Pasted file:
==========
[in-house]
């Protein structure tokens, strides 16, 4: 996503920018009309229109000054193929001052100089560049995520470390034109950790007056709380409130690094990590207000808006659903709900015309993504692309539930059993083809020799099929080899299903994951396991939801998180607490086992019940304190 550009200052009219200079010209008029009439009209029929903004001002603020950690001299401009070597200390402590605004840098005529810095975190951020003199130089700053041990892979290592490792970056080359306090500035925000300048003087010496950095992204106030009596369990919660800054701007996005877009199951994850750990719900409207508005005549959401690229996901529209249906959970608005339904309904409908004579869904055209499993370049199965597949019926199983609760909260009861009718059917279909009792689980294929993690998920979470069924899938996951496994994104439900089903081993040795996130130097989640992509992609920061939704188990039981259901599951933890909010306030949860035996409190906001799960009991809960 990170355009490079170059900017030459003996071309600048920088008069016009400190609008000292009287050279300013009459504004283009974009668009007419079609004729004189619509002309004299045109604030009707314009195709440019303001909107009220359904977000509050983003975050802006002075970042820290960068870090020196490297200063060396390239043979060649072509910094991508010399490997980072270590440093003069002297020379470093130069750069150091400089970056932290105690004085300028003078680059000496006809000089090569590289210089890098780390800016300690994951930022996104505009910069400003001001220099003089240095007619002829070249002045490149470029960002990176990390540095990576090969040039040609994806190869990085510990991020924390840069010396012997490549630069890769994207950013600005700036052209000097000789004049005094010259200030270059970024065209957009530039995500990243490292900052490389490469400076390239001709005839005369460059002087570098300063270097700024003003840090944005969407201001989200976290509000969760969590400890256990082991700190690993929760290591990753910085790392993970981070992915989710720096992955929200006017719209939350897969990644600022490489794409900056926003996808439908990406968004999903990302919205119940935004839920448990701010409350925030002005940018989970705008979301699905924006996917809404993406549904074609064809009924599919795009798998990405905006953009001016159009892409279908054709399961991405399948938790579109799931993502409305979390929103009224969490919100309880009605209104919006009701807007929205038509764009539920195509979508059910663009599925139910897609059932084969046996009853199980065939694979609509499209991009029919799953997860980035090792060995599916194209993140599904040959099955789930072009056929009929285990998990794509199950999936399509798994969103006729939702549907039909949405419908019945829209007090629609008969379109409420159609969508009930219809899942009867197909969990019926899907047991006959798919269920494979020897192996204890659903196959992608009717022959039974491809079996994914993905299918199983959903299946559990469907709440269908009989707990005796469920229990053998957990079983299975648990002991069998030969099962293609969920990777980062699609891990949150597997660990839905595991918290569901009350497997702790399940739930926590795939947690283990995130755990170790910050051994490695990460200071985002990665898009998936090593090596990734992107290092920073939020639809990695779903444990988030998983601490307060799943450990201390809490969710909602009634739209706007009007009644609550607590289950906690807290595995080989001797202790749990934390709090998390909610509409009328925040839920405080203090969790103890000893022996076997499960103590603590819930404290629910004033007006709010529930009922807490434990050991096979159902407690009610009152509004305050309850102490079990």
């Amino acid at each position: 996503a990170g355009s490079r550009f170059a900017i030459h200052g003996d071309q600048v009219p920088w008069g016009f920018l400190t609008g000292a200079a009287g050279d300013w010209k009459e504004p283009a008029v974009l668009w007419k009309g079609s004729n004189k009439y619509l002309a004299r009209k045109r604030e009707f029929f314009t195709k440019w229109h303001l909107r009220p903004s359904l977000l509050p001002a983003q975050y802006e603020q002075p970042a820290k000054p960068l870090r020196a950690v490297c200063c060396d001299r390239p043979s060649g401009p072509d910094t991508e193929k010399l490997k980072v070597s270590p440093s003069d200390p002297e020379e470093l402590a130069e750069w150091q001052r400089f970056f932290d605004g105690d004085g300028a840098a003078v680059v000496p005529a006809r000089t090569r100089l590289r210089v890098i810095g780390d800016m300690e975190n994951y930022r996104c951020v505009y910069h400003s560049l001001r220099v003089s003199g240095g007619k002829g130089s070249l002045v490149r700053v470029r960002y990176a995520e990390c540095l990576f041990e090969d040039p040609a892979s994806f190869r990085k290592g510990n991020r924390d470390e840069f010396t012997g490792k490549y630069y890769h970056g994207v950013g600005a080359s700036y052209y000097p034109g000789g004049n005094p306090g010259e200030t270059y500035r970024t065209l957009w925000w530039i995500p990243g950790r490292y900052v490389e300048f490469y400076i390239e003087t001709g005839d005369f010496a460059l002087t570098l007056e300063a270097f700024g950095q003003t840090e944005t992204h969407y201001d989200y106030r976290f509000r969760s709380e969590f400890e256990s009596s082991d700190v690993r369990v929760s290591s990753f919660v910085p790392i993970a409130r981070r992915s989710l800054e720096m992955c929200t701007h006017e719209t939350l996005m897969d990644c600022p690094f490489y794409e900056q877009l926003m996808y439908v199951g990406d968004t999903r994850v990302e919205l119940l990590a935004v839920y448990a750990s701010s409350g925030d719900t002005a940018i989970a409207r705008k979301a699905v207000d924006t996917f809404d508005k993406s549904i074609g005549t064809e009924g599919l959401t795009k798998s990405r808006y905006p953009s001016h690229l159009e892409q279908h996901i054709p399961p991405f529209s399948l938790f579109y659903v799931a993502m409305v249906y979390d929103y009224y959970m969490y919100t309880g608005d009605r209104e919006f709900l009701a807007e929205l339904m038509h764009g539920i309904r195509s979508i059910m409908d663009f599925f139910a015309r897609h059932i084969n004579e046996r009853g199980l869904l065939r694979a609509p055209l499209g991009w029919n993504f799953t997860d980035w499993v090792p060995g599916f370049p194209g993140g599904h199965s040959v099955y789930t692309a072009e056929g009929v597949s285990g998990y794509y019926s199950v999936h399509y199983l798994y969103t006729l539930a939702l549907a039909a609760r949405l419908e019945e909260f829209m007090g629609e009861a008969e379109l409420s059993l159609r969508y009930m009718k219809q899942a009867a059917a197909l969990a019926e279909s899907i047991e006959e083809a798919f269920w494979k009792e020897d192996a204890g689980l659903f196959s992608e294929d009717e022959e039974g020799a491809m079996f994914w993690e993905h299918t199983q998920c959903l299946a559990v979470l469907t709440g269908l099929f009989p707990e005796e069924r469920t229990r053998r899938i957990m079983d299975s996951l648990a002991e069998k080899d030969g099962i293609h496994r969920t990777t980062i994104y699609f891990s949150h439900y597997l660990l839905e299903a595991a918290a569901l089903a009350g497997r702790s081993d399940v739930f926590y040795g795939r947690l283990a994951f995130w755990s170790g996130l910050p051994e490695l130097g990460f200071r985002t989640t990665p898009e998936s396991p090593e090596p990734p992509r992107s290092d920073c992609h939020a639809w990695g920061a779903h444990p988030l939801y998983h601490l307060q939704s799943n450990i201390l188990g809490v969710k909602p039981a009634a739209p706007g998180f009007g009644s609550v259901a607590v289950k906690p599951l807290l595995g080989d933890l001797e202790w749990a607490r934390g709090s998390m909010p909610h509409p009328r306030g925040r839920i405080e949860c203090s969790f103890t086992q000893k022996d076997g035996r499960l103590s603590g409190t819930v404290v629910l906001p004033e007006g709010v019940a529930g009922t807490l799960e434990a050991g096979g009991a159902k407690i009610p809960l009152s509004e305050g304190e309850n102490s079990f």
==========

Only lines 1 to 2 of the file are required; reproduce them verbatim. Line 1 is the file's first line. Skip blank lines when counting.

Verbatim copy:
[in-house]
């Protein structure tokens, strides 16, 4: 996503920018009309229109000054193929001052100089560049995520470390034109950790007056709380409130690094990590207000808006659903709900015309993504692309539930059993083809020799099929080899299903994951396991939801998180607490086992019940304190 550009200052009219200079010209008029009439009209029929903004001002603020950690001299401009070597200390402590605004840098005529810095975190951020003199130089700053041990892979290592490792970056080359306090500035925000300048003087010496950095992204106030009596369990919660800054701007996005877009199951994850750990719900409207508005005549959401690229996901529209249906959970608005339904309904409908004579869904055209499993370049199965597949019926199983609760909260009861009718059917279909009792689980294929993690998920979470069924899938996951496994994104439900089903081993040795996130130097989640992509992609920061939704188990039981259901599951933890909010306030949860035996409190906001799960009991809960 990170355009490079170059900017030459003996071309600048920088008069016009400190609008000292009287050279300013009459504004283009974009668009007419079609004729004189619509002309004299045109604030009707314009195709440019303001909107009220359904977000509050983003975050802006002075970042820290960068870090020196490297200063060396390239043979060649072509910094991508010399490997980072270590440093003069002297020379470093130069750069150091400089970056932290105690004085300028003078680059000496006809000089090569590289210089890098780390800016300690994951930022996104505009910069400003001001220099003089240095007619002829070249002045490149470029960002990176990390540095990576090969040039040609994806190869990085510990991020924390840069010396012997490549630069890769994207950013600005700036052209000097000789004049005094010259200030270059970024065209957009530039995500990243490292900052490389490469400076390239001709005839005369460059002087570098300063270097700024003003840090944005969407201001989200976290509000969760969590400890256990082991700190690993929760290591990753910085790392993970981070992915989710720096992955929200006017719209939350897969990644600022490489794409900056926003996808439908990406968004999903990302919205119940935004839920448990701010409350925030002005940018989970705008979301699905924006996917809404993406549904074609064809009924599919795009798998990405905006953009001016159009892409279908054709399961991405399948938790579109799931993502409305979390929103009224969490919100309880009605209104919006009701807007929205038509764009539920195509979508059910663009599925139910897609059932084969046996009853199980065939694979609509499209991009029919799953997860980035090792060995599916194209993140599904040959099955789930072009056929009929285990998990794509199950999936399509798994969103006729939702549907039909949405419908019945829209007090629609008969379109409420159609969508009930219809899942009867197909969990019926899907047991006959798919269920494979020897192996204890659903196959992608009717022959039974491809079996994914993905299918199983959903299946559990469907709440269908009989707990005796469920229990053998957990079983299975648990002991069998030969099962293609969920990777980062699609891990949150597997660990839905595991918290569901009350497997702790399940739930926590795939947690283990995130755990170790910050051994490695990460200071985002990665898009998936090593090596990734992107290092920073939020639809990695779903444990988030998983601490307060799943450990201390809490969710909602009634739209706007009007009644609550607590289950906690807290595995080989001797202790749990934390709090998390909610509409009328925040839920405080203090969790103890000893022996076997499960103590603590819930404290629910004033007006709010529930009922807490434990050991096979159902407690009610009152509004305050309850102490079990």